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I recently bought a house with really nice hardwood floors, but the builder didn't put any thought into installing a humidifier system. I'm now looking into my options and steam humidifiers seem to be the highest output solution, albeit overkill. Unfortunately, the only power source I have available in the furnace room is on a 15A breaker shared with two bathrooms, but my tinkering instincts won't accept defeat so quickly.

I'm thinking that I could use a UPS with sufficient output power to support the 7A steam humidifier. The trick is that I would use a current switch to sense when the humidifier is on and subsequently turn off the power source to the UPS (with a relay) and when the humidifier is off the UPS will reconnect and start charging. My theory is that the no load charging current of a UPS is always lower than the maximum load current. Someone correct me if I'm wrong.

The question is: How do I determine a UPS's charging current spec? If this is low enough to put on the 15A circuit then I'm good to go. If it's still too high then I have to accept defeat... unless someone has another clever solution. Given the construction of the building I cannot run a new 20A drop to this room.

Assumptions: Yes, I know, this isn't what a UPS is meant for.. but that isn't a part of the question. Also, I'll probably go through a set of batteries in a year and I'm OK with that.

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migrated from superuser.com Dec 3 '12 at 8:44

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Are you unable to swap the breaker with a higher rated one? –  lexvegas Dec 3 '12 at 1:48
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That would be like putting a bigger fuse in a car. The wires are only rated for so much and to keep things safe the breakers have to stay as is. Otherwise, the wires could get hot, melt, or burn and we don't want that for the holidays! :) –  Jake Hertenstein Dec 3 '12 at 1:55
    
I guess I should have put a disclaimer if his wiring would allow it. 20A isn't uncommon AFAIK, and might allow him to get by. Otherwise I'd just run little romex. Not too hard. –  lexvegas Dec 3 '12 at 2:01
    
No worries. I would rather run the wire, but I would have to do some serious demolition to make that happen. –  Jake Hertenstein Dec 3 '12 at 2:04
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"How do I determine a UPS's charging current spec?" - A Kill-a-Watt power meter would give an answer. You need to verify that the humidifier can cope with square or semi-sinusoidal (or whatever) waves if you don't put up the big bucks for a UPS that does output pure sine-wave AC. @lexvegas - 20amp circuits are not common, and have special outlets to indicate that higher current capacity. –  sawdust Dec 3 '12 at 2:28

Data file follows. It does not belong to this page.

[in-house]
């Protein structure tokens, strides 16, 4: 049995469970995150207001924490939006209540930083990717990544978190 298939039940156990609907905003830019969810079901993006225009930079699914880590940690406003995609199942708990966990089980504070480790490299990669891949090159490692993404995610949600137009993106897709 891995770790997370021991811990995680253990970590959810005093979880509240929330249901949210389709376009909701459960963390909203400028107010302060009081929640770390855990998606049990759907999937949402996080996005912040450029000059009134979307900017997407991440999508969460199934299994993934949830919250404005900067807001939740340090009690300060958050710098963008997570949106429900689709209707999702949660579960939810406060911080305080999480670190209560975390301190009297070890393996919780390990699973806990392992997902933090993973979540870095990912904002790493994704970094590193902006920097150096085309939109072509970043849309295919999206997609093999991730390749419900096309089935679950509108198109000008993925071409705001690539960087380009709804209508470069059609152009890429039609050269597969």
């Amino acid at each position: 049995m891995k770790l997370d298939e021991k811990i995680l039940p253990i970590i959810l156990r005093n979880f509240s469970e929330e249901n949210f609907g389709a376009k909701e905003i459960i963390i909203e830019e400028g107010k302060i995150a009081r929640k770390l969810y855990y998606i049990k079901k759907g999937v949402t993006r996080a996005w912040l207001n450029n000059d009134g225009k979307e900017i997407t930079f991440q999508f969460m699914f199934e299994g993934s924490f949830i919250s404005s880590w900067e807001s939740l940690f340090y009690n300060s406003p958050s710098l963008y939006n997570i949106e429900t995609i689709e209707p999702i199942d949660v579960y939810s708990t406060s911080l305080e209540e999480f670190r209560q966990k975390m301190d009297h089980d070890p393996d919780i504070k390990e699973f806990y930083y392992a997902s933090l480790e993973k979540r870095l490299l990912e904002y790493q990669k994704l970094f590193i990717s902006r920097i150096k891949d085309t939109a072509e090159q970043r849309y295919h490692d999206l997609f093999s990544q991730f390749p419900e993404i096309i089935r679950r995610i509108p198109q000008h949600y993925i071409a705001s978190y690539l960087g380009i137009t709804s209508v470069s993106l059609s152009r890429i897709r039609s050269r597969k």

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2 Answers 2

up vote 8 down vote accepted

No.

You definitely want to put the humidifier on its own circuit, or a circuit that is not shared with two powder/bath rooms. You could look for a convenience receptacle in the basement and determine if it's on the same circuit. If not, you can probably come out of that for the humidifier. If the humidifier pulls it's full 7A rating when it starts, you probably want to avoid having it share a lighting circuit, as the lights could dim when it turns on. That can cause premature wear on ballasts and greatly reduce the life of any incandescent lamps you might have in use. Take care to know exactly what else is on any circuit you find in the neighborhood.

NEC requires wiring devices, such as the relays you're talking about to be listed and approved. Assembling something to cut the power to the UPS when the humidifier kicks in using all listed and approved parts does not constitute a listed and approved device. Your approach, while very creative gets a little too far into the "Rube Goldberg" brand of tinkering.

My advice is, have an electrician install a single use receptacle for the humidifier on its own 15A circuit, even if that's slightly overkill. If your panel will not accommodate this, and tandem breakers aren't a possibility, then consider increasing the size of your panel and / or service.

Two bathrooms on a single 15A circuit is problematic enough, it sounds like you need to bite the bullet and get a few additional circuits where they're needed.

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Definitely a +1 for the last two paragraphs alone. Overkill is good where power supplies are concerned. –  Rory Alsop Dec 3 '12 at 9:36
    
Excellent technical answer, particularly the NEC standard... I was afraid of that. I will look into my options but I don't think I will be able to install another drop. Thanks! –  Jake Hertenstein Dec 3 '12 at 18:27
    
Is this a new house? As of 1999 electrical code mandates a separate 20amp circuit for each bathroom! –  Bryce Dec 3 '12 at 20:19
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You may be able to solve this problem with a subpanel. The wiring to the furnace is probably beefy already. Feed the subpanel with the cable that currently goes to the furnace. Add a breaker in the subpanel for the new circuit to the furnace. Add a circuit for the humidifier.

To know for sure if you can do this, we'd need more details:

  • The size of the breaker(s) feeding the furnace

  • The size of the conductors feeding the furnace

  • The load ratings on the furnace

If you're lucky, the electrician may have picked a larger wire than required, perhaps to protect the blower motor.

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Also, if you do get an electrician to run a new circuit for your humidifier, have him install a small subpanel in the furnace room. That will make it easy to add new circuits in the future. –  Jay Bazuzi Dec 3 '12 at 15:23
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